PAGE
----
Family planning research implications


The cited findings represent a small percentage of all research carried out on family planning on the African continent. They collectively suggest that contraceptive adoption is far from perfect and not well served by poor knowledge and interpersonal and mass communication efforts, uncoordinated sexual and reproductive health services mismatched with individual and couple needs, and inattention to vulnerable groups such as males, youth, and displaced persons. There is much margin for improvement in service delivery, individual learning, and the research enterprise.

In terms of research capacity, a review of the articles in this issue also reveals a need to support longitudinal data collection and measures and apply more rigorous analytic methods. Causal relationships are difficult to establish when the strongest tools of social, epidemiologic, and behavioral research cannot be brought to bear in studying the impact of a critical health intervention. The majority of the research papers here are based on cross-sectional study designs, which unfortunately provide limited information about causality. Such designs cannot establish temporally the sequence of cause and effect since measurement happens simultaneously. Sub-Saharan Africa–based research employing longitudinal data analysis methods or based on experimental or randomized controlled trial designs is needed to generate the quality of evidence that can underscore important causal linkages between factors of interest and adolescent, maternal, child, family, and population outcomes.

The qualitative studies presented here are helpful in revealing to a greater depth personal and community perspectives on sensitive reproductive health issues. Systematic analysis of the themes elicited through the qualitative methods of data collection can help frame the social construction of family planning and its many meanings. These can subsequently inform scale development, testing, and construction, providing measures unique to each country or subgroup setting if necessary. For example, how are side effects of modern contraceptive methods perceived and framed as a cause of infertility in the language and thoughts of youth, men, women, users, couples, or providers?  Expanding beyond and capitalizing on the elicited narrative to enable improved measures are important next steps for qualitative research on family planning.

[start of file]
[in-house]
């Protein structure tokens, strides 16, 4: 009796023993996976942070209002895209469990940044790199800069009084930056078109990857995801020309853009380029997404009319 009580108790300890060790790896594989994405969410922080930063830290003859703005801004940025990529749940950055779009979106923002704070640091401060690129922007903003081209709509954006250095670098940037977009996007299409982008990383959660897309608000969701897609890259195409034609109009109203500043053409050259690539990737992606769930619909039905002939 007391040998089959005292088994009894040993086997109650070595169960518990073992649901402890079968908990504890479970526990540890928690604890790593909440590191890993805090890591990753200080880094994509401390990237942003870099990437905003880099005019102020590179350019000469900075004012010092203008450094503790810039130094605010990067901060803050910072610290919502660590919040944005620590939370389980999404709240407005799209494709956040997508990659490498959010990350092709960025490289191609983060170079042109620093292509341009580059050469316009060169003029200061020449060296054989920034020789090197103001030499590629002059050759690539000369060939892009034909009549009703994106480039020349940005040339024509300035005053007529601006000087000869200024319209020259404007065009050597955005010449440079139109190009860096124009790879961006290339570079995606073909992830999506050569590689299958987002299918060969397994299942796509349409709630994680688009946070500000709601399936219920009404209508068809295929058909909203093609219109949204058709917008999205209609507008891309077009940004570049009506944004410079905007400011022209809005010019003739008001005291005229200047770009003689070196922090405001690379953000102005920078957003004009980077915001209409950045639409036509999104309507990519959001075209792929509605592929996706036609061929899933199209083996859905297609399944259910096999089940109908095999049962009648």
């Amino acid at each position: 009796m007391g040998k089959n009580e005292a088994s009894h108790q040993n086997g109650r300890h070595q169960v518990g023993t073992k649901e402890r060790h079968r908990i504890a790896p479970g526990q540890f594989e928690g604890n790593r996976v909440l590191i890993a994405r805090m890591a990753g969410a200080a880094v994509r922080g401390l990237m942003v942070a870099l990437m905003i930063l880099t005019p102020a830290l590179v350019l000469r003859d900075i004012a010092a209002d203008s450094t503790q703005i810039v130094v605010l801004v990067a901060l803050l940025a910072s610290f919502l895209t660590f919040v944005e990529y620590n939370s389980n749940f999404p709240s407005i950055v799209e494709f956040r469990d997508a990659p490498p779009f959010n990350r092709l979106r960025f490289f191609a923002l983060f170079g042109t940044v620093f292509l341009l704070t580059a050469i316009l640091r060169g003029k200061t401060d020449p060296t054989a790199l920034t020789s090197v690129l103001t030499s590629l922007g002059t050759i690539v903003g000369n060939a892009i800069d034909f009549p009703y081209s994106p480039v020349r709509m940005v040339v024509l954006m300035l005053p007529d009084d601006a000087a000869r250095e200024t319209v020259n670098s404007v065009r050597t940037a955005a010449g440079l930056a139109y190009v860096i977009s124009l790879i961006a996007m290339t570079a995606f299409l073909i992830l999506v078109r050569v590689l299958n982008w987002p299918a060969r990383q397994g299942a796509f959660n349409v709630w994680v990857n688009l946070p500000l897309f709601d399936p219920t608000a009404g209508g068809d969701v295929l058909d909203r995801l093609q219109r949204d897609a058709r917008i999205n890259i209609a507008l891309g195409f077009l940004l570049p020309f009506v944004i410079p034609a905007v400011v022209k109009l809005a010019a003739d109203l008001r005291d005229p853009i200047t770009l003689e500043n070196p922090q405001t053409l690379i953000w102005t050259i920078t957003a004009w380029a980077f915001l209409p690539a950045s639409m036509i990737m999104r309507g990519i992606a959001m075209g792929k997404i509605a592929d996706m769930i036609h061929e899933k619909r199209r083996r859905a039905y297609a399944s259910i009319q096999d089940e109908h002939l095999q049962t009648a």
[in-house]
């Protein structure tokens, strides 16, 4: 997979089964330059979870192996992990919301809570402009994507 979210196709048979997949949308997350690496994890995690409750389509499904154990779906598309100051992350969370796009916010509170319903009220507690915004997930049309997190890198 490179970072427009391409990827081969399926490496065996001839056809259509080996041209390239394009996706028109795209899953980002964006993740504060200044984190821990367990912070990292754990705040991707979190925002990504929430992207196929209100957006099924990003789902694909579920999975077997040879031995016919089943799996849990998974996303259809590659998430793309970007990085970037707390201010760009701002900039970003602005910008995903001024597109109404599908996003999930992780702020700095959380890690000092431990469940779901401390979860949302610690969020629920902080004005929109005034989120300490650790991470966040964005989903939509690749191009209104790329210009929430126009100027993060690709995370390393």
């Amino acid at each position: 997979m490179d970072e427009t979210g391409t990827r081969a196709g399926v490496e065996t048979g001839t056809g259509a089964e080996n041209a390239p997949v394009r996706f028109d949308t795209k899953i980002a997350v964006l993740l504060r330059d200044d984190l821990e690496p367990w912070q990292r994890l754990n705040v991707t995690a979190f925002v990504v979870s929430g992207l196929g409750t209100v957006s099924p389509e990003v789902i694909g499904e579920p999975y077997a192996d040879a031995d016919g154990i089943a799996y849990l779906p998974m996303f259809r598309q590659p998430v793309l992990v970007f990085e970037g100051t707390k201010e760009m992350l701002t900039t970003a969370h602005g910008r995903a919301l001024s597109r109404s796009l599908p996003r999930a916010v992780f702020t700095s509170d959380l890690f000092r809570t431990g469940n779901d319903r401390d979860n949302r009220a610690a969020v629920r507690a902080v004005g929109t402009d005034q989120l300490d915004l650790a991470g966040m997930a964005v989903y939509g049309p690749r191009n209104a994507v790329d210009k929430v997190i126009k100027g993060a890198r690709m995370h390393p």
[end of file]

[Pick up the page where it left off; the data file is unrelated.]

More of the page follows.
We also recommend meaningful and continent-wide efforts to build research capacity in research institutions, with a special focus on family planning and reproductive health and other population-level development outcomes. Such efforts can include institutional in-house research skill sharing; establishment of research groups within and across institutions in sub-Saharan Africa and linked to like groups outside the region; post-graduate training for faculty/staff interested in state-of-the-art analytic techniques; and a strengthened culture of rigorous scientific investigation, relying on peer-review mechanisms for evaluating technical merit as often as possible. Unfortunately, these research and training needs will be addressed only if policy and service gaps can be addressed concurrently. The quality of research evidence is unlikely to improve in the absence of a translation value placed on analytic findings by program and policy users.  That translation itself requires that programs and services are appropriately capacitated and technically resourced to evaluate their effectiveness. 

We believe the papers in this volume will raise the value placed on scientific effort to understand variations in family planning behavior. We also look forward to future studies that rigorously enhance the evidence base regarding the benefits of family planning. Embracing the benefits of family planning in sub-Saharan Africa often seems to rest on locally generated evidence, much as a new drug product requires clinical trial data in order to obtain federal approval for local consumption. We encourage initiatives to improve the ability of researchers, practitioners, and policymakers to secure the public’s health, especially its sexual and reproductive health, with the best possible research effort and results.